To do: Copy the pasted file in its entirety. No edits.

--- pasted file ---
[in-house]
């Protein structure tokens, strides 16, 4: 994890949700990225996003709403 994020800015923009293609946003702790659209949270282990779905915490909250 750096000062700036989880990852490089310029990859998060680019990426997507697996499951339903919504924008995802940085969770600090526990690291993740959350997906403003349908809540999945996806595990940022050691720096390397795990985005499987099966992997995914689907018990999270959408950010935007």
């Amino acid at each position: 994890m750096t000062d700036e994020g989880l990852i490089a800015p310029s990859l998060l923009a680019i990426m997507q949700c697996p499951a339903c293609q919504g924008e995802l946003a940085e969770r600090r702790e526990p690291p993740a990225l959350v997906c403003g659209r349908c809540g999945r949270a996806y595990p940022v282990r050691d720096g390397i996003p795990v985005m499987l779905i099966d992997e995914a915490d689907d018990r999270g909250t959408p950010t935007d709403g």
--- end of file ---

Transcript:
[in-house]
């Protein structure tokens, strides 16, 4: 994890949700990225996003709403 994020800015923009293609946003702790659209949270282990779905915490909250 750096000062700036989880990852490089310029990859998060680019990426997507697996499951339903919504924008995802940085969770600090526990690291993740959350997906403003349908809540999945996806595990940022050691720096390397795990985005499987099966992997995914689907018990999270959408950010935007």
């Amino acid at each position: 994890m750096t000062d700036e994020g989880l990852i490089a800015p310029s990859l998060l923009a680019i990426m997507q949700c697996p499951a339903c293609q919504g924008e995802l946003a940085e969770r600090r702790e526990p690291p993740a990225l959350v997906c403003g659209r349908c809540g999945r949270a996806y595990p940022v282990r050691d720096g390397i996003p795990v985005m499987l779905i099966d992997e995914a915490d689907d018990r999270g909250t959408p950010t935007d709403g």